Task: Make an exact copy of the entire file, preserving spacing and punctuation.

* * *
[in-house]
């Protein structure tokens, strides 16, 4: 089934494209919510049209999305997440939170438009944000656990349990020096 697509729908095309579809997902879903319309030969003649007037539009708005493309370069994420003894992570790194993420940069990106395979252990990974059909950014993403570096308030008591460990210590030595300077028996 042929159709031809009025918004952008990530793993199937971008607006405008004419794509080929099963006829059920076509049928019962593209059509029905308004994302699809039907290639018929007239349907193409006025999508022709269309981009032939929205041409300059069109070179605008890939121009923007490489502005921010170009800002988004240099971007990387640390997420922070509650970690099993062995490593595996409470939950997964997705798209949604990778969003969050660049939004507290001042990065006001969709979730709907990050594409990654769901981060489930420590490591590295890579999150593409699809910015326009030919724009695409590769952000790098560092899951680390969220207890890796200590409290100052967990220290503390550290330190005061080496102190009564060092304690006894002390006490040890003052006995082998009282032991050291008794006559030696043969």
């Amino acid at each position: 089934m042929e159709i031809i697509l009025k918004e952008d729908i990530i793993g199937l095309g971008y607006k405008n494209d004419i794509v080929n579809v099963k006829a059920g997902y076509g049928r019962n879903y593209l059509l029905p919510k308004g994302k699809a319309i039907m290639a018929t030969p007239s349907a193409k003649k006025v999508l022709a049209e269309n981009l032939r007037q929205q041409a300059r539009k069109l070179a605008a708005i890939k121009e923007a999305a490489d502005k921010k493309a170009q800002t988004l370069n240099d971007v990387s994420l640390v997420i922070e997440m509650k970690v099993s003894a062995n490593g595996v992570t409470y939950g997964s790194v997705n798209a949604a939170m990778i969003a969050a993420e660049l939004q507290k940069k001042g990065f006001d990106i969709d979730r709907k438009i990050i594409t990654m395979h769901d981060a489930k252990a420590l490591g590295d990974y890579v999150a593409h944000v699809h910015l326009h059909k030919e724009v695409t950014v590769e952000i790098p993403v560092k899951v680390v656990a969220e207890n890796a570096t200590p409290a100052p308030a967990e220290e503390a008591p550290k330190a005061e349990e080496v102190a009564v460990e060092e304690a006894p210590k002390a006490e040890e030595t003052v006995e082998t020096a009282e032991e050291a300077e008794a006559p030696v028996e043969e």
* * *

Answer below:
[in-house]
């Protein structure tokens, strides 16, 4: 089934494209919510049209999305997440939170438009944000656990349990020096 697509729908095309579809997902879903319309030969003649007037539009708005493309370069994420003894992570790194993420940069990106395979252990990974059909950014993403570096308030008591460990210590030595300077028996 042929159709031809009025918004952008990530793993199937971008607006405008004419794509080929099963006829059920076509049928019962593209059509029905308004994302699809039907290639018929007239349907193409006025999508022709269309981009032939929205041409300059069109070179605008890939121009923007490489502005921010170009800002988004240099971007990387640390997420922070509650970690099993062995490593595996409470939950997964997705798209949604990778969003969050660049939004507290001042990065006001969709979730709907990050594409990654769901981060489930420590490591590295890579999150593409699809910015326009030919724009695409590769952000790098560092899951680390969220207890890796200590409290100052967990220290503390550290330190005061080496102190009564060092304690006894002390006490040890003052006995082998009282032991050291008794006559030696043969």
């Amino acid at each position: 089934m042929e159709i031809i697509l009025k918004e952008d729908i990530i793993g199937l095309g971008y607006k405008n494209d004419i794509v080929n579809v099963k006829a059920g997902y076509g049928r019962n879903y593209l059509l029905p919510k308004g994302k699809a319309i039907m290639a018929t030969p007239s349907a193409k003649k006025v999508l022709a049209e269309n981009l032939r007037q929205q041409a300059r539009k069109l070179a605008a708005i890939k121009e923007a999305a490489d502005k921010k493309a170009q800002t988004l370069n240099d971007v990387s994420l640390v997420i922070e997440m509650k970690v099993s003894a062995n490593g595996v992570t409470y939950g997964s790194v997705n798209a949604a939170m990778i969003a969050a993420e660049l939004q507290k940069k001042g990065f006001d990106i969709d979730r709907k438009i990050i594409t990654m395979h769901d981060a489930k252990a420590l490591g590295d990974y890579v999150a593409h944000v699809h910015l326009h059909k030919e724009v695409t950014v590769e952000i790098p993403v560092k899951v680390v656990a969220e207890n890796a570096t200590p409290a100052p308030a967990e220290e503390a008591p550290k330190a005061e349990e080496v102190a009564v460990e060092e304690a006894p210590k002390a006490e040890e030595t003052v006995e082998t020096a009282e032991e050291a300077e008794a006559p030696v028996e043969e």